Doctor Who Ep. 7.07, “The Bells of Saint John”: Ep’s energy and fun doesn’t hide Moffat’s shortcomings

Doctor Who midseason premeire, The Bells of Saint John

Doctor Who, Series 7, Episode 7: “The Bells of Saint John”
Written by Steven Moffat
Directed by Colm McCarthy
Airs Saturdays at 9pm (ET) on BBC America

This week, on Doctor Who: The Doctor meets Clara Mark 3 (Mark 2? It’s very timey-wimey), Wi-Fi is evil, and the Doctor invents the quadricycle

Steven Moffat has proved himself to be an excellent writer able to craft incredibly entertaining television that expertly balances humor and horror, switching deftly between the two to memorable effect. He’s given us some of Doctor Who’s most creatively terrifying villains and interesting heroes and pushed the series to explore its options in the fourth dimension more than any showrunner previous. A lifelong fan of the series, he has a reverence for the Universe of the show that welcomes fans of the classic series but the confidence to break with tradition when necessary to keep the series ever evolving and fresh. However the midseason premiere, as entertaining as it is, seems to indicate that perhaps the ever-inventive Moffat is running out of ideas.

“The Bells of Saint John” introduces viewers to the third incarnation (second, chronologically) of Clara Oswin Oswald and this is the version who, for a while at least, will become the Doctor’s latest Companion. Jenna Louise Coleman is infectiously entertaining in the role. She’s an almost inexhaustible source of energy, keeping up with the Doctor and then some and Coleman and Matt Smith have fantastic chemistry; they make for a promising pairing. Unfortunately, any enjoyment of this character becomes instantly tempered upon the realization that, though she’s a lot of fun, Clara is incredibly two-dimensional. Worse than that- so far, she’s little more than a retread of both Amy and River, Moffat’s previous two female Companions.

Jenna Louise Coleman as Clara Oswald in Doctor Who, The Bells of Saint John

Like Amy and River, Clara is energetic, adventurous, outspoken, and flirtatious. She takes the Doctor in stride and met him first as a child (in the prelude to this episode, released online by the BBC) before crossing his path as an adult and going off to travel with him, as we assume she later will. Most glaringly, and frustratingly, she attracts the Doctor’s attention not because of some element of her personality, but because she is a question to be answered. Amy didn’t make sense, all but alone in that huge house. River held the answers to their relationship, a puzzle from his future. Now Clara is an impossibility, a knot for the Doctor to unravel.

Another problem of the episode is the structure and pacing. Moffat’s most successful stories have been his two-parters or the occasional standalone episode that all but abandons either the Companion, the Doctor, or both (“Blink”, “The Girl in the Fireplace”, “A Christmas Carol”). Without an extended running time, he struggles to incorporate character beats into a fully-formed mystery. Here, we get plenty of nice moments and exchanges between the Doctor and Clara but Moffat spends so long on these beats that there isn’t any time left to satisfyingly resolve or pay off the main conflict of the episode, the Great Intelligence’s hijacking of wi-fi to somehow eat peoples’ consciousness (Moffat’s most groan-worthy Evil Scheme yet, unfortunately- I’ll happily believe statues can move when we don’t see them. I do not believe an alien can suck my consciousness out via an evil internet connection). UNIT arrives at the end, out of nowhere, and while the reveal of the main henchwoman’s tragic history is beautifully handled, once again Moffat’s lack of concern for how the story resolves makes this viewer frustrated to have invested in it at all.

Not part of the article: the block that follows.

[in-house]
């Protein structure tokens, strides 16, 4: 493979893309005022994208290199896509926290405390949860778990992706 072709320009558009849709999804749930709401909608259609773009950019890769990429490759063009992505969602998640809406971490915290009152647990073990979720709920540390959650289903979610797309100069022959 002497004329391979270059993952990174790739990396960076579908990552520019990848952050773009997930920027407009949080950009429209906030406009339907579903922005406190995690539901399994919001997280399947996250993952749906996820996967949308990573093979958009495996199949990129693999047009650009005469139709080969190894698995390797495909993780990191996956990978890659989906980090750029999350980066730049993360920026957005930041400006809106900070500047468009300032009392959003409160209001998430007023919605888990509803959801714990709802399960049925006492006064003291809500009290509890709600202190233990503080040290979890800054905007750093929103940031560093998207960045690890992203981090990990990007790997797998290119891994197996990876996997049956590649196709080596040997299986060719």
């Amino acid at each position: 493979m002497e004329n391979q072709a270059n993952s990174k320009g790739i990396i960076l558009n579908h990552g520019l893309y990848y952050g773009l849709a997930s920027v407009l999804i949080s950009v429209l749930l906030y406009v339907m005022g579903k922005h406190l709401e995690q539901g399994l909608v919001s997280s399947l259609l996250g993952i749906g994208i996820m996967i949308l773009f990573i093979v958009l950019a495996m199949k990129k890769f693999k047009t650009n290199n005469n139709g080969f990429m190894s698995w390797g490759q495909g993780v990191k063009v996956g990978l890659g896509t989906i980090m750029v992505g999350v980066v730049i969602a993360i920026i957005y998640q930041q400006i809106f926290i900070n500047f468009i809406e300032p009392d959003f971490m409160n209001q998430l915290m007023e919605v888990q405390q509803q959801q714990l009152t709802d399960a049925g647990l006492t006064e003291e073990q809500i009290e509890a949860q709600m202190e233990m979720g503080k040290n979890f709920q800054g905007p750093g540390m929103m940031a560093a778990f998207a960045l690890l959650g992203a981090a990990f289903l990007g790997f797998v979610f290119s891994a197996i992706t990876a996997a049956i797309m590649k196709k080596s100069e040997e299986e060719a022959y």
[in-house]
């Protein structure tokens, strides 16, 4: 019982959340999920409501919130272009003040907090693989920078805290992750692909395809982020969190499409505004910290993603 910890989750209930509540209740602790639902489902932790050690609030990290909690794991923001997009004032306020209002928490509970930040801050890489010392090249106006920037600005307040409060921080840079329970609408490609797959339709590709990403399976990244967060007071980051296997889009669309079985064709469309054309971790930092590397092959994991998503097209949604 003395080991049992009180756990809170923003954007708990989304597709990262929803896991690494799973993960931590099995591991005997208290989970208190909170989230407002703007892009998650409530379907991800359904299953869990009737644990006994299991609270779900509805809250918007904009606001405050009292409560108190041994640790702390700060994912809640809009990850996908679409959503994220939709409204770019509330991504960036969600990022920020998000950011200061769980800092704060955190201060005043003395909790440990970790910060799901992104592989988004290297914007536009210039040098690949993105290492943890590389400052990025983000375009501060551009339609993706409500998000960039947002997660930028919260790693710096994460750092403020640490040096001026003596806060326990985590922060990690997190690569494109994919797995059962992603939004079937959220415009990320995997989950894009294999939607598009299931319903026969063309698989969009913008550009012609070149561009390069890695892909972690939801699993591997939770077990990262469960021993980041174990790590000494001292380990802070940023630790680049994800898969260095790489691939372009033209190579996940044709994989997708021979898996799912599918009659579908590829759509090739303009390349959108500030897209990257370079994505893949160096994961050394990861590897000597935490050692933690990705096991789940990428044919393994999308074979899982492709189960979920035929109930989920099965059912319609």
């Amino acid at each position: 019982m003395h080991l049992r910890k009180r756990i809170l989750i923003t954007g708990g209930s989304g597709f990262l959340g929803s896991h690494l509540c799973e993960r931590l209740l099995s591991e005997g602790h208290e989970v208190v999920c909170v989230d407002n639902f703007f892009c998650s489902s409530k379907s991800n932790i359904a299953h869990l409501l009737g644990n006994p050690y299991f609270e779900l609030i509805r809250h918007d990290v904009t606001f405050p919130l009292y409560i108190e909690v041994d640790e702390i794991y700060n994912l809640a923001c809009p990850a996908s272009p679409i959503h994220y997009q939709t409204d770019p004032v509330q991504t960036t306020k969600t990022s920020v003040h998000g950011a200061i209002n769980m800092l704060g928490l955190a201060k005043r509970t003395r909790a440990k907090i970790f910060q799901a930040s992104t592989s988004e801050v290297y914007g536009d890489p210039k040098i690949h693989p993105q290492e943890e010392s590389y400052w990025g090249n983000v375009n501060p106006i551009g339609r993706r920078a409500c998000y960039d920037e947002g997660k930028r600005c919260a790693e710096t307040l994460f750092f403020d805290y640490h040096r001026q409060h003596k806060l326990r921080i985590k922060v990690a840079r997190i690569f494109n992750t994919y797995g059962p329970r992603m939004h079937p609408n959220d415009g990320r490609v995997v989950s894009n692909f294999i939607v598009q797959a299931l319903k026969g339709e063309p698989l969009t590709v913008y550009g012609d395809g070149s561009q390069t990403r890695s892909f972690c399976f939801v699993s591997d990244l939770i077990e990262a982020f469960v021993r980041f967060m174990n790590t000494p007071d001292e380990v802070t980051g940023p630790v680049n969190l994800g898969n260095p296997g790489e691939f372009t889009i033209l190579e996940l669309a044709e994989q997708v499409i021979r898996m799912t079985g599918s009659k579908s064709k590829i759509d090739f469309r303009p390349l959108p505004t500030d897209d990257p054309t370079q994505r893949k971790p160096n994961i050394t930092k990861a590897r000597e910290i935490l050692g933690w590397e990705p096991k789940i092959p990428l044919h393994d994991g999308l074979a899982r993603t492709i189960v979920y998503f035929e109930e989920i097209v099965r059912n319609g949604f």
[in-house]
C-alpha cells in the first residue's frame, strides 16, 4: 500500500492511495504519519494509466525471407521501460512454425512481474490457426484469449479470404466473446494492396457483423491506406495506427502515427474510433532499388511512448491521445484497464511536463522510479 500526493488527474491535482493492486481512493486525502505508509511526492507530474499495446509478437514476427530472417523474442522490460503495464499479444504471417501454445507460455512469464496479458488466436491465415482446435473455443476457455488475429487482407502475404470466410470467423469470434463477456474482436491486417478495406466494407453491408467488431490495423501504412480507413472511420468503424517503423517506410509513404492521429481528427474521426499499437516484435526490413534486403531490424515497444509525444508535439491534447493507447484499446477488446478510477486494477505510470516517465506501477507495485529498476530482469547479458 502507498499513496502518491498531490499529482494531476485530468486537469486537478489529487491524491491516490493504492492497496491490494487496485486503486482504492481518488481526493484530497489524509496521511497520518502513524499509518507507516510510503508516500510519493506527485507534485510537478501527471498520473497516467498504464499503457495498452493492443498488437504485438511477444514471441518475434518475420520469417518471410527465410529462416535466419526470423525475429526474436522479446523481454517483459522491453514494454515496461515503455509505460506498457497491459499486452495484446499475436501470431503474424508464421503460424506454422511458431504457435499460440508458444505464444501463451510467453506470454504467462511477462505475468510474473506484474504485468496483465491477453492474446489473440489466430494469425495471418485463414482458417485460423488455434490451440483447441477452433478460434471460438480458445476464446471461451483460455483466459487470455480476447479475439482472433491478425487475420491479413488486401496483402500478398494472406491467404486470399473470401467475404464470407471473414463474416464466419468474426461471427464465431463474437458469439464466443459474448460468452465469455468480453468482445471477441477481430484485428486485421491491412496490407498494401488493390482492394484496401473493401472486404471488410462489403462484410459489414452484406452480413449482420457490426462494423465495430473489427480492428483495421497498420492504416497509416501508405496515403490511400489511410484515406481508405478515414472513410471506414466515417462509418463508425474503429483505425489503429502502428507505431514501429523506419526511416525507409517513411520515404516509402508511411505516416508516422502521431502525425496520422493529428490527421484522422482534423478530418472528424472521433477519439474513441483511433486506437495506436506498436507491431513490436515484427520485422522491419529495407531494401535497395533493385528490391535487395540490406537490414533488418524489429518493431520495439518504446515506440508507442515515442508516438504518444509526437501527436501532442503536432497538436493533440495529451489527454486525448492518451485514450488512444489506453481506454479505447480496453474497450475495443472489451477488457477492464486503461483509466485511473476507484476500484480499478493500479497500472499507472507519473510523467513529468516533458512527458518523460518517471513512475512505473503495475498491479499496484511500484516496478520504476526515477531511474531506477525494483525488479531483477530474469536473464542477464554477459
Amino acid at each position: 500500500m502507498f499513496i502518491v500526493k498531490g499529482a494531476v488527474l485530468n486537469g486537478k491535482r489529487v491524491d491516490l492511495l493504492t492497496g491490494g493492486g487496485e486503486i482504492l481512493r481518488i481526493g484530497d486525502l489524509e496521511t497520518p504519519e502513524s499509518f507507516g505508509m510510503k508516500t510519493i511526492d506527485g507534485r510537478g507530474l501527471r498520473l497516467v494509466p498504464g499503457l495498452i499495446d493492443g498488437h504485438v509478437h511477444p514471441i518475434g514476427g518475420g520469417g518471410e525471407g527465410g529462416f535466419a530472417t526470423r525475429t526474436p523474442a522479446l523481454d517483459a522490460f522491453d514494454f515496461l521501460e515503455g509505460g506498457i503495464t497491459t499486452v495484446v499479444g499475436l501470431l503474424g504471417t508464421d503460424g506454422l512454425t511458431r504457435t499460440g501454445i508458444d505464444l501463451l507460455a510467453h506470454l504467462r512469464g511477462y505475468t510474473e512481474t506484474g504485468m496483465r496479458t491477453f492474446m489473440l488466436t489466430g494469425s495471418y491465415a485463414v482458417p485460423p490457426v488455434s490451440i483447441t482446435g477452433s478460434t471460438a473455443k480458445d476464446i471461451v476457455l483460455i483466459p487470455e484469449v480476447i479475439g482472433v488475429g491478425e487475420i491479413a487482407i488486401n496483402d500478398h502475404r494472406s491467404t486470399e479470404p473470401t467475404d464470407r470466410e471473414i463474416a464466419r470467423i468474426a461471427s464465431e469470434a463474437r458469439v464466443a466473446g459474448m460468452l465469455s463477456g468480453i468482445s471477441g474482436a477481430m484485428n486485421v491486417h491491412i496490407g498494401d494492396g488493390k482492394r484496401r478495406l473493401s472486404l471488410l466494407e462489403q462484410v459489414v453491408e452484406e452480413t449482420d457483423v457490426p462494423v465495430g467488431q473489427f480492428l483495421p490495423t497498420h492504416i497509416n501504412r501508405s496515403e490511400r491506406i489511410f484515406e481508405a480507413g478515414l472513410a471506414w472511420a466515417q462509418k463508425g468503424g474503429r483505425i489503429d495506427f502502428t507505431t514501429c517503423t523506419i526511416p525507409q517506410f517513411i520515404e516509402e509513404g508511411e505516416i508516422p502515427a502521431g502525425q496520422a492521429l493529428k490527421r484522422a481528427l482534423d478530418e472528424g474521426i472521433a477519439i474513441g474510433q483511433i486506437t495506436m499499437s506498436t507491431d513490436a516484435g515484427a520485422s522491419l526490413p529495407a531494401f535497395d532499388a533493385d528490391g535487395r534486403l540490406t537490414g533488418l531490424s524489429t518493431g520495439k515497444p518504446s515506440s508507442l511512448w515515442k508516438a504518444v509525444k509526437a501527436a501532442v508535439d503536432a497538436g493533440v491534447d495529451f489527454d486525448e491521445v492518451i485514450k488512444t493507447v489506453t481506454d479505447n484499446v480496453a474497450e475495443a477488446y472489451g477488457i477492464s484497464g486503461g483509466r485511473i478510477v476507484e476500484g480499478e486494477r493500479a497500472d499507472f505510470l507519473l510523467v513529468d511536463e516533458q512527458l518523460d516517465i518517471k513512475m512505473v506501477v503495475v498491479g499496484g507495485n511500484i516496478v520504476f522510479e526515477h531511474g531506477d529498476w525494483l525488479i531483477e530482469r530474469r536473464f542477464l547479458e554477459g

Matt Smith as the Doctor in the midseason premiere of Doctor Who, The Bells of Saint John

Even Clara’s arc feels shoddily handled. Within this episode, she experiences significant change. She is uploaded to a confusing cyber holding pen and then redownloaded into her body, now a hacker/computer genius. Shouldn’t this dramatic shift in her brain or this incredibly traumatic experience in general warrant a moment or two of reflection? Of concern? And if Clara doesn’t care that her memories or intellect has been significantly, permanently altered, shouldn’t the Doctor? Shouldn’t the show? As viewers, we’re given cues constantly through choices in cinematography, editing, direction, and scoring that prompt us to react to what we’re seeing in the particular way desired by the writer, director, or showrunner. Doctor Who doesn’t seem to want its audiences to engage fully, to really think about what they’re seeing, or else greater care would be paid to these niggling character and plot issues. Yes, this is an entertaining, fun, and funny episode of television, but with further distance, it feels increasingly hollow.

The pieces are there for the second half of season seven to be absolutely great. Matt Smith is a terrific actor. Jenna Louise Coleman is great with him. The new TARDIS is gorgeous and there are several incredibly talented writers and directors coming up on the docket. Little of this will matter, though, if these same flaws keep popping up, as they have for most of season seven. Here’s hoping this is an aberration, rather than the norm viewers should expect from here on out.

What did you think of this episode? Do you have any theories about Clara? Who gave her the Doctor’s number- Rose, Martha, River, Sally Sparrow? Someone else? Post your thoughts below!

Kate Kulzick


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